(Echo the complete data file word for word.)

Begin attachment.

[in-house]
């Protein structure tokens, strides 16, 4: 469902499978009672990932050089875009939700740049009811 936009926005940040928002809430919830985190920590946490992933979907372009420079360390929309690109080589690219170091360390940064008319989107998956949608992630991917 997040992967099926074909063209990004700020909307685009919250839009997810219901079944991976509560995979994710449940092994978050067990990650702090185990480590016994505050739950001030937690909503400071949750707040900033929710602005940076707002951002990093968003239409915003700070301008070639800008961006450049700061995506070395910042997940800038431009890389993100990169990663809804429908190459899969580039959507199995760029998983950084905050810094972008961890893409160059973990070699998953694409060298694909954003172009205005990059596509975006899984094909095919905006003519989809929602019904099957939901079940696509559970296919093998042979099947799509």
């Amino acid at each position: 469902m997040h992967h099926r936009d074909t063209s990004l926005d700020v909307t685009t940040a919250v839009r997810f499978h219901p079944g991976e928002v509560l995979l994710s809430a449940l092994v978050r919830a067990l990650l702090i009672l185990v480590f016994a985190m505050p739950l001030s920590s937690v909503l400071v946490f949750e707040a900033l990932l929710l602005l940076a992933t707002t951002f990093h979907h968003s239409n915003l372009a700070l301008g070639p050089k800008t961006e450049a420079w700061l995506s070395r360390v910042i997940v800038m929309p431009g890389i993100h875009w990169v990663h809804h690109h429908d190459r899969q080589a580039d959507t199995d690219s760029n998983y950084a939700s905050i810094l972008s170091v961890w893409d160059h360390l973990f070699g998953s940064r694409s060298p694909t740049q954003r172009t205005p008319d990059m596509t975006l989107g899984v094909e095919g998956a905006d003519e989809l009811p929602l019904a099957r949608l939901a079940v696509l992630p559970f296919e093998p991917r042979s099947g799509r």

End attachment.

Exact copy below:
[in-house]
């Protein structure tokens, strides 16, 4: 469902499978009672990932050089875009939700740049009811 936009926005940040928002809430919830985190920590946490992933979907372009420079360390929309690109080589690219170091360390940064008319989107998956949608992630991917 997040992967099926074909063209990004700020909307685009919250839009997810219901079944991976509560995979994710449940092994978050067990990650702090185990480590016994505050739950001030937690909503400071949750707040900033929710602005940076707002951002990093968003239409915003700070301008070639800008961006450049700061995506070395910042997940800038431009890389993100990169990663809804429908190459899969580039959507199995760029998983950084905050810094972008961890893409160059973990070699998953694409060298694909954003172009205005990059596509975006899984094909095919905006003519989809929602019904099957939901079940696509559970296919093998042979099947799509």
């Amino acid at each position: 469902m997040h992967h099926r936009d074909t063209s990004l926005d700020v909307t685009t940040a919250v839009r997810f499978h219901p079944g991976e928002v509560l995979l994710s809430a449940l092994v978050r919830a067990l990650l702090i009672l185990v480590f016994a985190m505050p739950l001030s920590s937690v909503l400071v946490f949750e707040a900033l990932l929710l602005l940076a992933t707002t951002f990093h979907h968003s239409n915003l372009a700070l301008g070639p050089k800008t961006e450049a420079w700061l995506s070395r360390v910042i997940v800038m929309p431009g890389i993100h875009w990169v990663h809804h690109h429908d190459r899969q080589a580039d959507t199995d690219s760029n998983y950084a939700s905050i810094l972008s170091v961890w893409d160059h360390l973990f070699g998953s940064r694409s060298p694909t740049q954003r172009t205005p008319d990059m596509t975006l989107g899984v094909e095919g998956a905006d003519e989809l009811p929602l019904a099957r949608l939901a079940v696509l992630p559970f296919e093998p991917r042979s099947g799509r």